Funny thing, the #1 addon, Adblock Plus, has had to cut down its functionality in order to meet the deadline (https://adblockplus.org/blog/the-plan-towards-offering-adblock-plus-for-firefox-as-a-web-extension), and #5, NoScript, won’t be able to properly migrate until Firefox 57 actually launches, because the necessary API support will only arrive then (https://blog.mozilla.org/addons/2017/08/01/noscripts-migration-to-webextensions-apis/). That is not a sound migration path.

            I’m not sure about the other entries on the top 10, except that I expect uBlock Origin will be fine – because it started on Chrome in the first place, so supporting Chromefox will be easy.

          4. LWChris wrote on :

            > WebExtensions have been usable since April, 2016.

            Technically yes, but the WE API that is useable since then is far too small, so that doesn’t help anyone. The problem is that Mozilla’s WE API covers just a tiny fraction of the functionality that their original API provided. And while they ask the add-on developers to give them feedback which other APIs they need, it is the realtiy that only few are implemented and working.

            Just check https://developer.mozilla.org/en-US/Add-ons/WebExtensions/Comparison_with_XUL_XPCOM_extensions#Privileged_APIs to see how few of the old functionality will be supported in FF57. To date, nobody knows how the other APIs’ replacements would look like, so nobody can migrate their extension.

    2. tommi_p wrote on :

      Couldn’t agree more, Max England.

      Having used Firefox/Mozilla/Communicator/Navigator/Mosaic in some shape or form since October 1994 and version 0.9, it seems that our common story will now come to an end.

      After 23 years, that seems a bit sad, but if the developers of the platform that has supported most of my internet activities in my whole adult life, and created so much value and joy over the decades, have decided to butcher it, there’s really no options but to use a working solution instead.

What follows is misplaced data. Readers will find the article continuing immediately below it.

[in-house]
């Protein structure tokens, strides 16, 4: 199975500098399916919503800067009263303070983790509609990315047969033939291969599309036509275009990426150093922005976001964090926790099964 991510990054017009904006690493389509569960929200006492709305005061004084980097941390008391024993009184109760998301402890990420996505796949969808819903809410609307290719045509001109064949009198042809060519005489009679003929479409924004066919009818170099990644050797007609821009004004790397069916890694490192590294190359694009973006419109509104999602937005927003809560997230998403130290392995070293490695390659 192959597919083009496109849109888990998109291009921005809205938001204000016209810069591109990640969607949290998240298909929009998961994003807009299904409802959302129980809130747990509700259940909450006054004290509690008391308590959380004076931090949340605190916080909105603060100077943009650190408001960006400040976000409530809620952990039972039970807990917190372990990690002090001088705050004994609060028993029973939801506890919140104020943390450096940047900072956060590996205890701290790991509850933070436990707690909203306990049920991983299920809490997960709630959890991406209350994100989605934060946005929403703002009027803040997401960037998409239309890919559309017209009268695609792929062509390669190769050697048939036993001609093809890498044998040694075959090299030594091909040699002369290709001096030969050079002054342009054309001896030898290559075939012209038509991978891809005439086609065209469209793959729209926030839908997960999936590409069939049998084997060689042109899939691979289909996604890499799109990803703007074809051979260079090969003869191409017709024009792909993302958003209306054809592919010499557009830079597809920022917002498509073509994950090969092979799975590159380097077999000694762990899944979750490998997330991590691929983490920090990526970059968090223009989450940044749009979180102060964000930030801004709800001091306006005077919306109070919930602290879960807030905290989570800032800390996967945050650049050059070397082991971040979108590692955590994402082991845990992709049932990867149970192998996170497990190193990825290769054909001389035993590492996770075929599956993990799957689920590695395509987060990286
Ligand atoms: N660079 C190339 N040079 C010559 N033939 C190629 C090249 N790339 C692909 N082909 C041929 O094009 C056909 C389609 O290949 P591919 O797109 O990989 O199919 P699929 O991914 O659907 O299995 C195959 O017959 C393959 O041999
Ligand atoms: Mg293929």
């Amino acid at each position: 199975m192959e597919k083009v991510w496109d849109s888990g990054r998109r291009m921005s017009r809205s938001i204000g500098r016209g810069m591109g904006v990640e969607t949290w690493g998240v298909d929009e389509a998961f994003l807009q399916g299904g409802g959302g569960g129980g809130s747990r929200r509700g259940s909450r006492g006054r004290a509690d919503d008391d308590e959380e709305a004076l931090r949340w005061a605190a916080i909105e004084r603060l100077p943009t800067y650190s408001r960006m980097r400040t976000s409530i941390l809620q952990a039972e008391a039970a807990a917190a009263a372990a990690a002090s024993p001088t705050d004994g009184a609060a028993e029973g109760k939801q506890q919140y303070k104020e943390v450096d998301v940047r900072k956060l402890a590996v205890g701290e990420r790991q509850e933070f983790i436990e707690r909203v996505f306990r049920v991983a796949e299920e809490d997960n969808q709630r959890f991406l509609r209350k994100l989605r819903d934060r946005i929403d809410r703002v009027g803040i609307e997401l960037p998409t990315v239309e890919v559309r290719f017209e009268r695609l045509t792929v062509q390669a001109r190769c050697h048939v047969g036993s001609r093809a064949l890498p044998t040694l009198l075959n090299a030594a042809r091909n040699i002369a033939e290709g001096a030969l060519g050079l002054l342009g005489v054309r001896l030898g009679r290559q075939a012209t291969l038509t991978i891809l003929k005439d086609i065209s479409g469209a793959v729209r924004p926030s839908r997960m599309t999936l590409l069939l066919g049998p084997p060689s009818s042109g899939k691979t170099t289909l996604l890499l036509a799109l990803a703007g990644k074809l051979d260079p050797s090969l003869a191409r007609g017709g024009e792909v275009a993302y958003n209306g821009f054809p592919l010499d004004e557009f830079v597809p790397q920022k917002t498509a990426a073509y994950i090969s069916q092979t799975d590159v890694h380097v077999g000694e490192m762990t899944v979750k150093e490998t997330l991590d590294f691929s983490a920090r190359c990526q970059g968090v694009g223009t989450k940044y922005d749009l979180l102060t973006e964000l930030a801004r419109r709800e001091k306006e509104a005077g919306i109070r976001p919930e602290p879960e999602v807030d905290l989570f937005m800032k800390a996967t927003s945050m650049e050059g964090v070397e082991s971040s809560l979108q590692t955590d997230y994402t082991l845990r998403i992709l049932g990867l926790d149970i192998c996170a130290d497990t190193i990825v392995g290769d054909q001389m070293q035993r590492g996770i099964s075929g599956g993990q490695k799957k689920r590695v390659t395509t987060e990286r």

I think I am one of the many loyal fans who are dependent on their favourite add-ons: half skeptical, half hopeful, but getting ready to be bitterly disappointed. Once those “this add-on is not supported in version 57” messages starts popping you’ll realize what it means when your most devoted users leave the camp.

      I have a test environment with Firefox beta and Chrome current version installed side by side already. Let’s see how long that testing cycle will be.

      Reply

      1. Thrawn wrote on :

        Up until now, segments of the community have occasionally grumbled about the direction Mozilla is going, but the general response is, Well, we’re going to do it anyway, but if you want to do things differently, you can write an extension for that.

        With WebExtensions, however, that route is closing. Radically restructuring the interface is not allowed, by design. If an extension will not match Mozilla’s direction going forward, then they don’t want it to exist. So…why hang around?

        Reply

      2. Michael T wrote on :

        I agree 100% with you! From the 7 Add-Ons I have installed, 6 are marked with “LEGACY”.
        “DownloadThemAll” is not working in the legacy mode (extensions.legacy.enabled = true).